Bi-wire connected with Crystal Cable Speak Reference cables, the Rubicon’s 8 were placed on damped rubber feet rather than 8mm spikes also included, both to save my wooden floor and decouple the cabinet for optimum bass. The best position in my room is 2.3m apart with a listening distance of almost three meters. The space between the back of the cabinet and the rear wall was only 35cm, enough to obtain an even response with even bass. DALI speakers are designed to have the flattest response off axis, so I did not toe them in.
All Is One
DALI claims to have five goals: clarity for voices and stereo image, low loss to preserve low level details, optimal timing resulting in a natural timbre over the whole frequency range, wide dispersion and last but no least DALI says they produce amplifier friendly systems. Listening to music four of the five claims are easy to assess, but I have to take their word on amplifier friendliness. The CEO of DALI is very fond of Class A amplifiers with little or no feedback, which is exactly what my Audia Flight 50 is, so it should be a good match. To get used to the system I used the Rubicon 8 for TV programs. With spoken word it is very easy to understand every word, no matter if it is a news program or a street interview. TV series, mainly the thrillers and dramas are exciting with the Rubicon 8, there’s no need for a subwoofer to shake the floor. This means that it could easily be used in a home cinema set up. I listened to a varied selection of music over the time the speaker was with me and I think that I made a wise choice in picking the largest Rubicon for my room. The low port resonance frequency chosen by DALI lies far below the room resonance and there is no interference between them. I could easily listen to Stockfisch records, and these are well known for accentuated bass that makes even a small monitor seem big. Allan Taylor is one of their artists and I start listening to his CD All Is One.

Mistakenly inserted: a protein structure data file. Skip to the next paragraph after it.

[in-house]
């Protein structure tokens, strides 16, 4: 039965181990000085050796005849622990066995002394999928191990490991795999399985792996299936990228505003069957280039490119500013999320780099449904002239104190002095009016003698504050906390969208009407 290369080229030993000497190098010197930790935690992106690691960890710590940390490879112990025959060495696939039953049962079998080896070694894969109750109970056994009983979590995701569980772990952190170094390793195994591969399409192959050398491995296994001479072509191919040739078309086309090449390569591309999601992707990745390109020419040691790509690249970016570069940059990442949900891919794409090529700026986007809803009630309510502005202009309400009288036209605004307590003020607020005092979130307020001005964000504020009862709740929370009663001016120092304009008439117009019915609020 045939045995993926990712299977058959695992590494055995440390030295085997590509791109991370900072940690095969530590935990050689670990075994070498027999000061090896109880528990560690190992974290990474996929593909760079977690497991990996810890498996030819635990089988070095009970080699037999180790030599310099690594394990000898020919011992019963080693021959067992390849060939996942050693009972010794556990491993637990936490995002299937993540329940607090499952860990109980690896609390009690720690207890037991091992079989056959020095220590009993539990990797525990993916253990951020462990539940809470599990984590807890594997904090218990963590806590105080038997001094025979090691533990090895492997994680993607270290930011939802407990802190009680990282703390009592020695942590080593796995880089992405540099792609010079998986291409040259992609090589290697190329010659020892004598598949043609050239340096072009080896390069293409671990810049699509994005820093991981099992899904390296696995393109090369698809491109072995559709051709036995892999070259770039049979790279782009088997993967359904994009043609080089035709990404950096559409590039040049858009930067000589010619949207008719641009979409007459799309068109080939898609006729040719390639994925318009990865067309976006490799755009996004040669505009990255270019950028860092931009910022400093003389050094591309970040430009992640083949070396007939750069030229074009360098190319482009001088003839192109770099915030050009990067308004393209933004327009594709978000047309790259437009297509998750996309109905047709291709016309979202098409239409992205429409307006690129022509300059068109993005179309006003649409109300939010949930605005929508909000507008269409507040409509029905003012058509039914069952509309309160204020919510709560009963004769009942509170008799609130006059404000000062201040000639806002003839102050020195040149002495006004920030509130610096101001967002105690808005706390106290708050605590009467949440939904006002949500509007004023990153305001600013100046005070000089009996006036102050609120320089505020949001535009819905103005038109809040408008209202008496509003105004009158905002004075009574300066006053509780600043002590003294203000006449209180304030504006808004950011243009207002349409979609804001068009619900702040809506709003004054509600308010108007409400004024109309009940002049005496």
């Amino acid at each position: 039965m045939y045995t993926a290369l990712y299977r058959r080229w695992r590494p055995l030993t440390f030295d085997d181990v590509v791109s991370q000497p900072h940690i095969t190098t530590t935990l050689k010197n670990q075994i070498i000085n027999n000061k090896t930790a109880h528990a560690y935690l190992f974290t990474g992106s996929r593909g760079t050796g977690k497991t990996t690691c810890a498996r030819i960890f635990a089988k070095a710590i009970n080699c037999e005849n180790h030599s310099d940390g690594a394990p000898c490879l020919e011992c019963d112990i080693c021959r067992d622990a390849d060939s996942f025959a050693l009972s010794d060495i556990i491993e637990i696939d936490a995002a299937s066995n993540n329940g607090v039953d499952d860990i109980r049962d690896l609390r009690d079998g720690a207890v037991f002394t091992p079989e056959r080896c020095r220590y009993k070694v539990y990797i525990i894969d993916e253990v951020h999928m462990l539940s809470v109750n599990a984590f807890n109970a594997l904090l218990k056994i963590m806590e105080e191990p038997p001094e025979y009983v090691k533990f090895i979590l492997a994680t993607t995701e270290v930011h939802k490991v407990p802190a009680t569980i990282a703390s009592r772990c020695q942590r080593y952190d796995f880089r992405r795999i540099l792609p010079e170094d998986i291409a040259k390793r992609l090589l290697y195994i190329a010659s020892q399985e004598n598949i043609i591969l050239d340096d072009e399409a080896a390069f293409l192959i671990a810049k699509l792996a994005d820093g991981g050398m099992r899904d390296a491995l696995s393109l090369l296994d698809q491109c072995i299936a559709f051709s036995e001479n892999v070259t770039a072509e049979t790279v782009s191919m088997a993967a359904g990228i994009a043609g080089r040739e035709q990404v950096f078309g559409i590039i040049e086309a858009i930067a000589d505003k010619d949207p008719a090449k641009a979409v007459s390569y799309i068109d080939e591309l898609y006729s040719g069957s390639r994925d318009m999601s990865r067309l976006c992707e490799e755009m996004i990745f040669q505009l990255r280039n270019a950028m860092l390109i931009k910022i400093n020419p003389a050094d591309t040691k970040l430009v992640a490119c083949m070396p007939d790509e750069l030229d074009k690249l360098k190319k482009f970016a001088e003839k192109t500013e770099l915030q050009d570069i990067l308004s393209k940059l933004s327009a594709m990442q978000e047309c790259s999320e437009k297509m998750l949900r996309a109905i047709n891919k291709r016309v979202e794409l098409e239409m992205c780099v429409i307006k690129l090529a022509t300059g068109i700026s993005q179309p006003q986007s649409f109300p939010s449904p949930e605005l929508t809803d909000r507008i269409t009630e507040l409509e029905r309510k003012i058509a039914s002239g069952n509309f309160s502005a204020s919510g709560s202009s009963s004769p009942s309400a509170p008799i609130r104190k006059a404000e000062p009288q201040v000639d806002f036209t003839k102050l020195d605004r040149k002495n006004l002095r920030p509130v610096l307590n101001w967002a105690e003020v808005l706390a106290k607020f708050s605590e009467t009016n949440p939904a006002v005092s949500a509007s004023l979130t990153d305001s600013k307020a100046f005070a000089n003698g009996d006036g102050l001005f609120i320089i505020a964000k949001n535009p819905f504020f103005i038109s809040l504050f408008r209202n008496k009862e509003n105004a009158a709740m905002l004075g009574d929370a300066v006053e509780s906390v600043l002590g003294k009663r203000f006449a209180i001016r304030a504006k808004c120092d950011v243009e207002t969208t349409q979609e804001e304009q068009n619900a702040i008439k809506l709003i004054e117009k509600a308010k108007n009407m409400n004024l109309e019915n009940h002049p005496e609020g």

On Every Street